Barozzi Veiga's Szczecin Philharmonic is an astonishing achievement 08.05.15

  • The Philharmonic Hall in Szczecin, Poland

  • A large spiral staircase between the two concert halls

  • The symphony hall, clad in faceted triangles of wood covered in gold leaf

  • The building at night

Featured on the cover of Icon's current issue, the Spanish architect's concert hall in Poland has won the Mies van der Rohe award for European contemporary architecture. John Jervis visited the building last month

Icon is delighted to congratulate Barcelona-based practice Estudio Barozzi Veiga on winning the 2015 Mies van der Rohe award for European Contemporary Architecture with their Philharmonic Hall in Szczecin, Poland, which was completed late last year. The practice staved off competition from architects such as O'Donnell + Tuomey and Bjarke Ingels to win the €60,000 prize, a decision announced today (8 May) at the Mies van der Rohe pavilion in Barcelona. The judging panel called it a "contemporary monument" that "delivers dignity to urban life and enhances the city's specific historical identity".

Sitting in the Philharmonic's spacious lobby, one can fully understand the praise that has come its way. The sensation internally is one of calm and grandeur; whites predominate and daylight filters down from skylights above. However, it is the exterior, with its peaked roofscape, that has proved decisive in capturing the attention of architecture critics. The entire building is wrapped in vertical strips of aluminium interspersed with opaque glass, which can be illuminated with an intense or dim white, or in a series of colours on national holidays. The result is a glowing castle of glass that achieves a hypnotic, sensuous effect, yet retains an essential restraint.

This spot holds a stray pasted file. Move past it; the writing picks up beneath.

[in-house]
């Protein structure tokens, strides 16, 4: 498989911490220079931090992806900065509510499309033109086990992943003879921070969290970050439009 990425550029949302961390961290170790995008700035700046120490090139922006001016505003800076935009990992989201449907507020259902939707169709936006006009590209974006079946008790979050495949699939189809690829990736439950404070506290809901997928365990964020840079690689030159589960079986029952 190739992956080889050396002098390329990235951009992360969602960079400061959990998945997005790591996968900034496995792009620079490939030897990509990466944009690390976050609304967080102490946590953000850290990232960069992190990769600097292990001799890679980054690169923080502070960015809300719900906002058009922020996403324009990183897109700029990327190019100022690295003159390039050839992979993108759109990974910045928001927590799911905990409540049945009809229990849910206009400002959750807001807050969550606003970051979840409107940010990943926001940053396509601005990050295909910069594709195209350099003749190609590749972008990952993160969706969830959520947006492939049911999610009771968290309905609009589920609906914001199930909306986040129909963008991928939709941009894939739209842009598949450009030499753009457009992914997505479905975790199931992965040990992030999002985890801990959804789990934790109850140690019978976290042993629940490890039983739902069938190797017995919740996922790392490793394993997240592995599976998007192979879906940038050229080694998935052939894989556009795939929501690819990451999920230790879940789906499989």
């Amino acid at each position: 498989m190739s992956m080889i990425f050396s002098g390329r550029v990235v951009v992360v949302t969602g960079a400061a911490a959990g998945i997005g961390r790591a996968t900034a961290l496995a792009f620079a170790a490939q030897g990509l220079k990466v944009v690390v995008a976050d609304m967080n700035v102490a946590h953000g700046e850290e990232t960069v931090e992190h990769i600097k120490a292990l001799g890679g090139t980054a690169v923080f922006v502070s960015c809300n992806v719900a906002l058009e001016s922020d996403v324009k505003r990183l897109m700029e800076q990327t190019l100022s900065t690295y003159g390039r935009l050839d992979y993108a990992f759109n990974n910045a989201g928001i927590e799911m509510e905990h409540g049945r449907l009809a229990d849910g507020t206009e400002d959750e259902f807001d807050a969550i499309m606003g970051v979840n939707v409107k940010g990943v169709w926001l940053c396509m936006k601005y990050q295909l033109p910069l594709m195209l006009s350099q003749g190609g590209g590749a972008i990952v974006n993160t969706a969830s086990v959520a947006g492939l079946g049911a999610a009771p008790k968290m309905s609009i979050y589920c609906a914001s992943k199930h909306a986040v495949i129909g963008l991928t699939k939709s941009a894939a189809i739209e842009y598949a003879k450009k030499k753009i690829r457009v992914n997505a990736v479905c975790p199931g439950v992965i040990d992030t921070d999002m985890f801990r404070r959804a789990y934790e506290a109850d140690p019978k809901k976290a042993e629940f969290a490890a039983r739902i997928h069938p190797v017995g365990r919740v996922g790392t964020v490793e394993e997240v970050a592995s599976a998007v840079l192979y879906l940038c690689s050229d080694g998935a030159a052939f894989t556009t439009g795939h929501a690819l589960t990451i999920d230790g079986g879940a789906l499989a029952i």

Initial hostility to the plans among local audiences has been replaced by pleasure and pride, in large part because of the impressive interior spaces. Similarly, the orchestra itself, nervous about relocating from its original home in an elegant 1920s town hall, is now also on side, courtesy of generous back-of-house facilities, convenient parking, full houses and the success of the acoustics.

Szczecin's troubled past and fractured cityscape require solutions that may be beyond the capacities of a single building, but the Philharmonic Hall is certainly an astonishing achievement, irrespective of intent and location.

For the full story behind Barozzi Veiga's award-winning Philharmonic Hall, pick up a copy of Icon's current issue, Poland (pictured below) – read more about its contents here. Read about the other shortlisted buildings here



John Jervis



Iñigo Bujedo Aguirre

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Sitting in the Philharmonic's spacious lobby, one can fully understand the praise that has come its way.

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